We’ve all heard the old maxim, “it’s easier to raise money from a donor you already have than from a donor you haven’t met yet.” The meaning of this saying is true, and clear: your best donors are your current donors. They’re likely to give to you again and again, so long as you continue to cultivate them.
No matter what school, church, or charity you are fundraising for, you should have a plan in place for cultivating current donors in addition to your work with prospects. The goal of your cultivation system is twofold: first, to encourage your current donors to keep giving, and second, to encourage them to increase their gifts as time goes on, as well as to open up their own fundraising networks on your behalf.
Today, we present ten ways that any organization can supersize their own donor cultivation efforts:
1. Have a Plan – Does your non-profit have a written donor cultivation plan with timelines and concrete goals? If not, you should. Your donor cultivation plan may be its own document, or could be a part of your overall fundraising plan.
2. Find the Right Database – A good donor database is crucial in successful donor cultivation. Yours should be able to track donor contacts (or “touches”) as well as allow you to set reminders for future action.
3. Stay in Touch – The best way to make donors feel like a real part of your team is by staying in touch with them on a regular basis. Remember, most communications should not be asks – keep your donors updated and excited about your organization so that when the time comes to make an ask, they are ready to give.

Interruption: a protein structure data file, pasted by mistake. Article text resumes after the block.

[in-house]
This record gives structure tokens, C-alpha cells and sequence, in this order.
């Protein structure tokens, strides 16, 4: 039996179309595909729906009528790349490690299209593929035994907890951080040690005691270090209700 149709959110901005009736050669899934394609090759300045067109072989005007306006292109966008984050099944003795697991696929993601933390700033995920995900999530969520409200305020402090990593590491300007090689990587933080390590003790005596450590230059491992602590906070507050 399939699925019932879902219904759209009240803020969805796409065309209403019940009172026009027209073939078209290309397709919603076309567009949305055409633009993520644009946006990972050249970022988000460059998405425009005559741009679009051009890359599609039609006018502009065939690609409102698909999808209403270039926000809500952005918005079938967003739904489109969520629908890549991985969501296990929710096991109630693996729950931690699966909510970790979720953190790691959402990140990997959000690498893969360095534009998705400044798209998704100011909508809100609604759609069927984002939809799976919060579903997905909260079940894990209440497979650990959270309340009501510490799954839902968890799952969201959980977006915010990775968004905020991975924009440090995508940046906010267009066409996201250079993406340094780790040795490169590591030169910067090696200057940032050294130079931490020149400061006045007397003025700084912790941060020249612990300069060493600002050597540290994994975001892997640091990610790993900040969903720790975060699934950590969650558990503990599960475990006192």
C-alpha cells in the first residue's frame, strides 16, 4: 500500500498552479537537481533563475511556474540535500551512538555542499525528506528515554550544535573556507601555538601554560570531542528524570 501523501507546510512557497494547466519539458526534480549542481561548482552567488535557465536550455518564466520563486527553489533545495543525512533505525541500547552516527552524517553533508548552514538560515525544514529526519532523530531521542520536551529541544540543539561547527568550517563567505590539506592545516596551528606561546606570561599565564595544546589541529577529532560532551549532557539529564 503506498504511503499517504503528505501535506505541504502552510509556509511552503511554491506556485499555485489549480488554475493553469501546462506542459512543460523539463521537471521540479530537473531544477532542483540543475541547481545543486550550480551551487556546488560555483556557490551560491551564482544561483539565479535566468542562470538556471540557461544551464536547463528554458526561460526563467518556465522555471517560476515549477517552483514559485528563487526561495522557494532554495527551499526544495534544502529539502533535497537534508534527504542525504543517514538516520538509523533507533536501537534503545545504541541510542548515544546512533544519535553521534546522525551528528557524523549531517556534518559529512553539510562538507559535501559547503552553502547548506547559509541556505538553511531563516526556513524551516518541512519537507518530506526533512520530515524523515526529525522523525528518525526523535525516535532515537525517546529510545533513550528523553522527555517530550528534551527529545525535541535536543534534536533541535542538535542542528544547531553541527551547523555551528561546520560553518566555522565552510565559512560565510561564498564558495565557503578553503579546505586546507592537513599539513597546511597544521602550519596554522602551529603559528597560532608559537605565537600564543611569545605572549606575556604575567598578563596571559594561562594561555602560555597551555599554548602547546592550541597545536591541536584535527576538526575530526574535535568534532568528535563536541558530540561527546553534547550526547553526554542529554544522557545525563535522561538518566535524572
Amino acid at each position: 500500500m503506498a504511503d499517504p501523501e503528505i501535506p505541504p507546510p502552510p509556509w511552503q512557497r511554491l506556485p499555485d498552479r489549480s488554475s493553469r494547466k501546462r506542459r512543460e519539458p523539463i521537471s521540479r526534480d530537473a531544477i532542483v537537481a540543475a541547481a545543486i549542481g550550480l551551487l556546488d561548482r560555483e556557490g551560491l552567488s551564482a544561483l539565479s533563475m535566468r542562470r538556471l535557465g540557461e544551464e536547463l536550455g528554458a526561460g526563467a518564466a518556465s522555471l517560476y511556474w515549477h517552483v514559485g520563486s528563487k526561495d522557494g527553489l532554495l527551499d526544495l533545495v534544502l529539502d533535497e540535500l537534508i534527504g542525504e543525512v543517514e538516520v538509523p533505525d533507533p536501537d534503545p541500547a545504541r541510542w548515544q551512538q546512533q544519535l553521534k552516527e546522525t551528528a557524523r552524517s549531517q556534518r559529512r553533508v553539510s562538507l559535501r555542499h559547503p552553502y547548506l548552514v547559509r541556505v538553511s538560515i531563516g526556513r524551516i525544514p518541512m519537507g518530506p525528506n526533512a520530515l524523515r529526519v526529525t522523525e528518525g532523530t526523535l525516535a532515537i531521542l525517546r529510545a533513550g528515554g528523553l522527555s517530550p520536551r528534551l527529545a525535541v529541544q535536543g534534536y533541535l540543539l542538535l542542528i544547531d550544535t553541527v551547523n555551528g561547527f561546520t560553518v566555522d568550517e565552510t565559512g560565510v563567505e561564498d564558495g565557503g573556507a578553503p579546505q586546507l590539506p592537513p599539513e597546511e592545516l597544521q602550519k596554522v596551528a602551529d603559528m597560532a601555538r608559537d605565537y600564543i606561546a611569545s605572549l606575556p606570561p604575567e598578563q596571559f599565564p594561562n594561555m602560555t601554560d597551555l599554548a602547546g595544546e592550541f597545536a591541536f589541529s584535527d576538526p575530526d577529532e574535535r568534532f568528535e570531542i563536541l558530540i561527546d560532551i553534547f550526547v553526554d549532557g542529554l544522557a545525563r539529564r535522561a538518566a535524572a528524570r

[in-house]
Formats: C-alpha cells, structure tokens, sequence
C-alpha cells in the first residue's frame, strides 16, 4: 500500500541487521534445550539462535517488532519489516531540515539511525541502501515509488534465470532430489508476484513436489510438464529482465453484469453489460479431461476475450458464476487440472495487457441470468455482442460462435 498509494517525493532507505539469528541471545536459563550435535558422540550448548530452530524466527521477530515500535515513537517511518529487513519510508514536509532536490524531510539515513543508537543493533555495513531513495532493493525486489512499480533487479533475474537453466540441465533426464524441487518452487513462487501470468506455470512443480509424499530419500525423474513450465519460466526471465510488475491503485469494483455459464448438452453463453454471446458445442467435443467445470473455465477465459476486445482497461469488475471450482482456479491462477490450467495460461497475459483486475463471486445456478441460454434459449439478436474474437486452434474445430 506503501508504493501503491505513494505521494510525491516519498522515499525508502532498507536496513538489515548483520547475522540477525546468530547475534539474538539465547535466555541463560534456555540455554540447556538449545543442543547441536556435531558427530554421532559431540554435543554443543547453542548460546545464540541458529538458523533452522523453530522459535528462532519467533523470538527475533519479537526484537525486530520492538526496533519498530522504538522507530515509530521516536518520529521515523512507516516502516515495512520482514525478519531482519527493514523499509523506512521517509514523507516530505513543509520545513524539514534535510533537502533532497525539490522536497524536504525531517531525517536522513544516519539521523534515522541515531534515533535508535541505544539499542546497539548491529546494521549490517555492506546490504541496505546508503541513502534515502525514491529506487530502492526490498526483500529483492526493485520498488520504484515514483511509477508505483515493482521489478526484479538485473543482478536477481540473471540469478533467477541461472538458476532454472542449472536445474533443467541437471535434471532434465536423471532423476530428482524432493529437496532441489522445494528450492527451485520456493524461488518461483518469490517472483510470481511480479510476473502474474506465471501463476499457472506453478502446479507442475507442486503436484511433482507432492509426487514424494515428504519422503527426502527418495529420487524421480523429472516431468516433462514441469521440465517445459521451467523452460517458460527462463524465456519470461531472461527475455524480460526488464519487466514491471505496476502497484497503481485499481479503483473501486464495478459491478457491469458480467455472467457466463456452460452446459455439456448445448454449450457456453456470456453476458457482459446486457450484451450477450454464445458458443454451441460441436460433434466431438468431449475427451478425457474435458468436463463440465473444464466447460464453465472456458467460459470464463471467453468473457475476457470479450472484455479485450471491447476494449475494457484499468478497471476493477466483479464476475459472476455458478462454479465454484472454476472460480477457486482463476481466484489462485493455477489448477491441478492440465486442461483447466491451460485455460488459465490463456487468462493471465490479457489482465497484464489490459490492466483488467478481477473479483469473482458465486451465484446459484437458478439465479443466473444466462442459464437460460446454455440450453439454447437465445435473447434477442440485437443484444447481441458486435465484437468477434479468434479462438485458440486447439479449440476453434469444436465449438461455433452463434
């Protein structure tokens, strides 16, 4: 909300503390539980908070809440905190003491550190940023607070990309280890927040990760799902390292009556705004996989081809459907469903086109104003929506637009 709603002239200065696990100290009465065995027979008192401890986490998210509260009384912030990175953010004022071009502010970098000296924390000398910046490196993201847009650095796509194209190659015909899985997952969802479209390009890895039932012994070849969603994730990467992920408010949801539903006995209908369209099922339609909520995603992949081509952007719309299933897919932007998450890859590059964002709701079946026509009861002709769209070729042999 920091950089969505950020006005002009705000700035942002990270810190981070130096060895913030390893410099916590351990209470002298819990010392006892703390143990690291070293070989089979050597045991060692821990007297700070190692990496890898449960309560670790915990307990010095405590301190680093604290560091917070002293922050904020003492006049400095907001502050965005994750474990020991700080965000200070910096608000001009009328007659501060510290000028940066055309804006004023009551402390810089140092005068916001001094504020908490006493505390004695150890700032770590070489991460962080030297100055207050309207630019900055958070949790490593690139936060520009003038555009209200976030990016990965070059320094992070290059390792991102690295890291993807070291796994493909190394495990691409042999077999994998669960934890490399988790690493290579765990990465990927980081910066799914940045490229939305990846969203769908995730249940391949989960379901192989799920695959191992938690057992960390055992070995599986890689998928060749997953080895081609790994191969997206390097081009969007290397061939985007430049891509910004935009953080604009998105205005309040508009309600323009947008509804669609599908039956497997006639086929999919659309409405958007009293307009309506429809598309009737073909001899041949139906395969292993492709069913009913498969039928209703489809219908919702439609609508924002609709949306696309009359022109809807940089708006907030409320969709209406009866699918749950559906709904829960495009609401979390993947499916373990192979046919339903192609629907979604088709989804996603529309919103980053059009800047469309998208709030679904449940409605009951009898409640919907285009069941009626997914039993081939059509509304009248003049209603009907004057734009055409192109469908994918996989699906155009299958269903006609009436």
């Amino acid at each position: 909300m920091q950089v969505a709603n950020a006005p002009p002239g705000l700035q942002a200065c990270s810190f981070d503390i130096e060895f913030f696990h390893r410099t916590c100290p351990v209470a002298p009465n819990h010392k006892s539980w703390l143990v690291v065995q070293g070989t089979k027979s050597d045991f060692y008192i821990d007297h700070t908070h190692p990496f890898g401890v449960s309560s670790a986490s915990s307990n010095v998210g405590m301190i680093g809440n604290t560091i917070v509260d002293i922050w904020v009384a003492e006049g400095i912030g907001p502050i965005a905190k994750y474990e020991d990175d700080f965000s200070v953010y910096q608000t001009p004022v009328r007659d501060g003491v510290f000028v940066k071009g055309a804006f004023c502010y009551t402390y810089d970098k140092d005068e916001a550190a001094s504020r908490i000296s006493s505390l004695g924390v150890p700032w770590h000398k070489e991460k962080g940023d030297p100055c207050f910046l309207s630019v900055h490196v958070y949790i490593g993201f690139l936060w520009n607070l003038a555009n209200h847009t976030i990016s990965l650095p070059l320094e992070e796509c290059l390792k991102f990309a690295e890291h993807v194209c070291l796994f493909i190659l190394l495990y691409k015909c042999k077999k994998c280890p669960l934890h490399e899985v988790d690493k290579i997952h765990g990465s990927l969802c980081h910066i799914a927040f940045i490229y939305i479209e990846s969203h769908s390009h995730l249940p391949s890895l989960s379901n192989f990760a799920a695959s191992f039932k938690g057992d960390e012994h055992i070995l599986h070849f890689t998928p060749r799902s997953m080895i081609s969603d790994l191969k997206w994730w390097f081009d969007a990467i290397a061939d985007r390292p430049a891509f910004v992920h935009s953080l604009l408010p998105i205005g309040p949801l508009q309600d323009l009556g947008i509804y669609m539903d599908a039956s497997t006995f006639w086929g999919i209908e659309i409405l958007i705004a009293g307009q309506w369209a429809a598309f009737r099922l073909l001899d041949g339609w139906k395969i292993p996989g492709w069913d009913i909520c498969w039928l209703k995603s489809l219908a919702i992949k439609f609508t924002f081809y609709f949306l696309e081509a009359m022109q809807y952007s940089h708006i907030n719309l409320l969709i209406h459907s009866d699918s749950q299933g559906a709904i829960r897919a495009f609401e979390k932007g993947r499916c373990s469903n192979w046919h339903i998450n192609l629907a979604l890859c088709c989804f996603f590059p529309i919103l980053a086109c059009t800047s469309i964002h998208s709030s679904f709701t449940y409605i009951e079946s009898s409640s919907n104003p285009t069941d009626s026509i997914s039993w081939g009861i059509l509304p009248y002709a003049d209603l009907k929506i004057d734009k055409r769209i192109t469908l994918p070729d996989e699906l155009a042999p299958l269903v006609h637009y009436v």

4. Use All Mediums – Unless your donor tells you otherwise, stay in touch with him or her through all available mediums: online and off, phone calls, events, emails, printed newsletters, annual appeals, social networking, and more.
5. But Don’t Overdo It! – Most donors dislike being bombarded by the charities they support, so make sure you’re not overdoing it with the newsletters and updates.
6. Have a Clearly Defined Path for Each Class of Donor – Your goal in working with donors should be to move them along a clearly defined path of asks, drawing them ever closer to your organization as they make larger and larger gifts. Stratify your donors by likely donation sizes (something as simple as Low, Mid, and High might work) and have a cultivation plan for each level of donor.
7. Start Donor Groups – Donor groups work for all levels of donors, and make your supporters feel like part of the team. Start some this year!
8. Tie in Volunteer Opportunities – One of the best ways to cultivate donors and connect them to your mission is by giving them opportunities to work alongside your staff in a volunteer capacity. Even if your non-profit doesn’t have “natural” volunteer opportunities because of the work you do, there’s always a way to get volunteers involved, even if it’s only with an envelope stuffing party for your next big event.
9. Answer Questions – The closer a donor feels to your organization, the more comfortable they are going to feel calling (or e-mailing) your staff with questions and suggestions. If at all possible, have a staff member answer every single question and suggestion from donors, even if it is only to say, “I don’t know the answer, but I’ll look into it for you.”
10. Be Donor-Centered – Remember, without your donors, your non-profit wouldn’t exist. Treat your donors like the integral part of your organization that they are, and they will stay loyal to you and your mission.